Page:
• In John Woo's Stranglehold, Damon Zakarov tells Big Bad Wong, in his demands that he hand over Hong Kong to him, "Your stranglehold has lasted far too long."
  • Street Fighter:
  • Strong Bad's Cool Game for Attractive People: Lampshaded in episode 2, "Strong Badia the Free", after Strong Bad escapes house arrest:
    Strong Bad: Onward to Strong Badia! Strong Badia the Free!
    Homestar Runner: Hey, that's the name of this—
    Strong Bad: Shut up.
  • The meaning behind the title of Suika is only revealed in the true ending, where it becomes Ojou's new name by combining the kanji for water and summer.
  • Sunrider 4: The Captain's Return has two instances of this. First, when the Prototypes capture Kayto Shields, their leader proclaims—in English—that the moment they've been waiting for is finally upon them: The Captain's Return! Then at the very end of the game, Veniczar Fontana begrudgingly declares that Kayto is "the Sunrider" after Kayto caps off an impossible victory with a risky Spaceship Slingshot Stunt.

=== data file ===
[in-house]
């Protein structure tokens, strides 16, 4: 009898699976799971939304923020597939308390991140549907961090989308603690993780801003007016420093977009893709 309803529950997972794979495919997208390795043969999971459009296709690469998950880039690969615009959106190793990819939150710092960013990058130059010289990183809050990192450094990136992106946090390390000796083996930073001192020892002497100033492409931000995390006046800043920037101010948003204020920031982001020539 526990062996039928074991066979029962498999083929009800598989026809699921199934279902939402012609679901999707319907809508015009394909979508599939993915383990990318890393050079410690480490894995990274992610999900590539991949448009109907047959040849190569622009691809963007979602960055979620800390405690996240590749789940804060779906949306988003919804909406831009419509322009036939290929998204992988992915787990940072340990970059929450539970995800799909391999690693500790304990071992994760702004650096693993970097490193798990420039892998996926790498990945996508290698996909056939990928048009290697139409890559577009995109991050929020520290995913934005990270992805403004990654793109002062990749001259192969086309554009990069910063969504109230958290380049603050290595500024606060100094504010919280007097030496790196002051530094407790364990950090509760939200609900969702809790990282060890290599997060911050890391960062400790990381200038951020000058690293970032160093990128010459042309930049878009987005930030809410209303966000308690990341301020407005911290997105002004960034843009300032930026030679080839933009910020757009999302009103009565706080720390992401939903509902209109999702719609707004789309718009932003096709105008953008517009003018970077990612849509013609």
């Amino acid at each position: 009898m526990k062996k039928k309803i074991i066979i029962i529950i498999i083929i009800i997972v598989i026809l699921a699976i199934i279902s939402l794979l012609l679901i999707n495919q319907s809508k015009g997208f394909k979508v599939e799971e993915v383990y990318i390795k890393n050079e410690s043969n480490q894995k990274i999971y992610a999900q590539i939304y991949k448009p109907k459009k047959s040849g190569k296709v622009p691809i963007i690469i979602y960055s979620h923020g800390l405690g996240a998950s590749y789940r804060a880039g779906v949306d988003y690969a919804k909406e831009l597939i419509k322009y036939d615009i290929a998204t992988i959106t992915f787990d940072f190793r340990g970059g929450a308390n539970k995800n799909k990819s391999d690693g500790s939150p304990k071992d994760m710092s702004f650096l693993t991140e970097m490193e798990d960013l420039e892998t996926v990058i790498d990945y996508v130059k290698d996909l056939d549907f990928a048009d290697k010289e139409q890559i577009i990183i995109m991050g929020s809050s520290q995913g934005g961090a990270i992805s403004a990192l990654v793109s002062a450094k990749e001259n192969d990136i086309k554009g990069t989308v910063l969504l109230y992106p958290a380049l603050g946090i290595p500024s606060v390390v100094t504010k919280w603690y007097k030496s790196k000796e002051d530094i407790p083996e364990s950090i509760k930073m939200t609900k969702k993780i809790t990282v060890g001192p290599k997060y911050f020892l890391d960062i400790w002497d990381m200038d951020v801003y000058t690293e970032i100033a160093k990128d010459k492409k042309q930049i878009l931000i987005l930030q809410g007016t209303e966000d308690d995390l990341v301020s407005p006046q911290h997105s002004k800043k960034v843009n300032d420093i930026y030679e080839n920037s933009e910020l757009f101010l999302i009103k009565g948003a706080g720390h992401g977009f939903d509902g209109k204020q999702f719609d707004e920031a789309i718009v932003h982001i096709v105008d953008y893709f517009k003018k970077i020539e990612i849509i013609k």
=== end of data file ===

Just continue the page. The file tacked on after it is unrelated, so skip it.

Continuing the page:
• Towards the end of Super Robot Wars: Original Generation, when the party members are briefed on the The Federation's plan to launch a counterattack on the Balmarians, it's revealed the name of the plan is "Operation SRW". After the briefing, when the other party members are wondering what SRW stands for, Ascended Fanboy Ryusei Date guesses it right, but none of the others believe him.
    • To be exact, Ryusei believes it stands for "Super Robot Wars", while Manic Pixie Dream Girl Excellen Browning jokes that it's "Sexy Romance Weapon".